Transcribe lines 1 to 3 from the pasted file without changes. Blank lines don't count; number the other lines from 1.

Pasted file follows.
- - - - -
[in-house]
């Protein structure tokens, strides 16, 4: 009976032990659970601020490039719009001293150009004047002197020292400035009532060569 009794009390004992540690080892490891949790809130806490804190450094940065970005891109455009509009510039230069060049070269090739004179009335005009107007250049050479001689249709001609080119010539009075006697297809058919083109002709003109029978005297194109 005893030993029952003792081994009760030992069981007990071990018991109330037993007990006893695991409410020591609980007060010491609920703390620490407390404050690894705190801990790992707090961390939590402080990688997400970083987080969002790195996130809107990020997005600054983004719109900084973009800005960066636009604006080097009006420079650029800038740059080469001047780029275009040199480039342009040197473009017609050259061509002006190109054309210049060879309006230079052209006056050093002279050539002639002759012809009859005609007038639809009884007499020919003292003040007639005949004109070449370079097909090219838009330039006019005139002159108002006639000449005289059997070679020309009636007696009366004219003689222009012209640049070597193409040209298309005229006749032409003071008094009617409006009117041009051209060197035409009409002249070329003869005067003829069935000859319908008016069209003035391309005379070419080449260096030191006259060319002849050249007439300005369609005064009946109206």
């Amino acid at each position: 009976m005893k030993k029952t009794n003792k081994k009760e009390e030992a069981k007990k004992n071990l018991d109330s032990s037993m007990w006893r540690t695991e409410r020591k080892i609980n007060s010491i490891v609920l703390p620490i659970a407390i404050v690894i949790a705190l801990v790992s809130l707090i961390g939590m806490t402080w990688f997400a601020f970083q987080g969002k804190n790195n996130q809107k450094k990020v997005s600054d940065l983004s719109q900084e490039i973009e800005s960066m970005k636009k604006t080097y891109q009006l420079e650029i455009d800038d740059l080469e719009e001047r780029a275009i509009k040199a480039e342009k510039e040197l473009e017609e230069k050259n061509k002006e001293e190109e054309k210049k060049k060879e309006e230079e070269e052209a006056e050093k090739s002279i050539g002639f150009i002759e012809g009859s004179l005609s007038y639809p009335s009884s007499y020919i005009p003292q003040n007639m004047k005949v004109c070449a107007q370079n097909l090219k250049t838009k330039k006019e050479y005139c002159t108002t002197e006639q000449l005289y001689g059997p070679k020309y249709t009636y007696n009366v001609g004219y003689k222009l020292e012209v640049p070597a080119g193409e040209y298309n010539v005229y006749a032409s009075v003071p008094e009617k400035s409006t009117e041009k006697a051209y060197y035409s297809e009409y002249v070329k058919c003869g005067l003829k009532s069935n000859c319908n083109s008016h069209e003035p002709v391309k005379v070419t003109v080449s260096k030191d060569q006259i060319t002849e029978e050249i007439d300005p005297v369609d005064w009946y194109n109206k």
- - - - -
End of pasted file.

[in-house]
């Protein structure tokens, strides 16, 4: 009976032990659970601020490039719009001293150009004047002197020292400035009532060569 009794009390004992540690080892490891949790809130806490804190450094940065970005891109455009509009510039230069060049070269090739004179009335005009107007250049050479001689249709001609080119010539009075006697297809058919083109002709003109029978005297194109 005893030993029952003792081994009760030992069981007990071990018991109330037993007990006893695991409410020591609980007060010491609920703390620490407390404050690894705190801990790992707090961390939590402080990688997400970083987080969002790195996130809107990020997005600054983004719109900084973009800005960066636009604006080097009006420079650029800038740059080469001047780029275009040199480039342009040197473009017609050259061509002006190109054309210049060879309006230079052209006056050093002279050539002639002759012809009859005609007038639809009884007499020919003292003040007639005949004109070449370079097909090219838009330039006019005139002159108002006639000449005289059997070679020309009636007696009366004219003689222009012209640049070597193409040209298309005229006749032409003071008094009617409006009117041009051209060197035409009409002249070329003869005067003829069935000859319908008016069209003035391309005379070419080449260096030191006259060319002849050249007439300005369609005064009946109206």
């Amino acid at each position: 009976m005893k030993k029952t009794n003792k081994k009760e009390e030992a069981k007990k004992n071990l018991d109330s032990s037993m007990w006893r540690t695991e409410r020591k080892i609980n007060s010491i490891v609920l703390p620490i659970a407390i404050v690894i949790a705190l801990v790992s809130l707090i961390g939590m806490t402080w990688f997400a601020f970083q987080g969002k804190n790195n996130q809107k450094k990020v997005s600054d940065l983004s719109q900084e490039i973009e800005s960066m970005k636009k604006t080097y891109q009006l420079e650029i455009d800038d740059l080469e719009e001047r780029a275009i509009k040199a480039e342009k510039e040197l473009e017609e230069k050259n061509k002006e001293e190109e054309k210049k060049k060879e309006e230079e070269e052209a006056e050093k090739s002279i050539g002639f150009i002759e012809g009859s004179l005609s007038y639809p009335s009884s007499y020919i005009p003292q003040n007639m004047k005949v004109c070449a107007q370079n097909l090219k250049t838009k330039k006019e050479y005139c002159t108002t002197e006639q000449l005289y001689g059997p070679k020309y249709t009636y007696n009366v001609g004219y003689k222009l020292e012209v640049p070597a080119g193409e040209y298309n010539v005229y006749a032409s009075v003071p008094e009617k400035s409006t009117e041009k006697a051209y060197y035409s297809e009409y002249v070329k058919c003869g005067l003829k009532s069935n000859c319908n083109s008016h069209e003035p002709v391309k005379v070419t003109v080449s260096k030191d060569q006259i060319t002849e029978e050249i007439d300005p005297v369609d005064w009946y194109n109206k």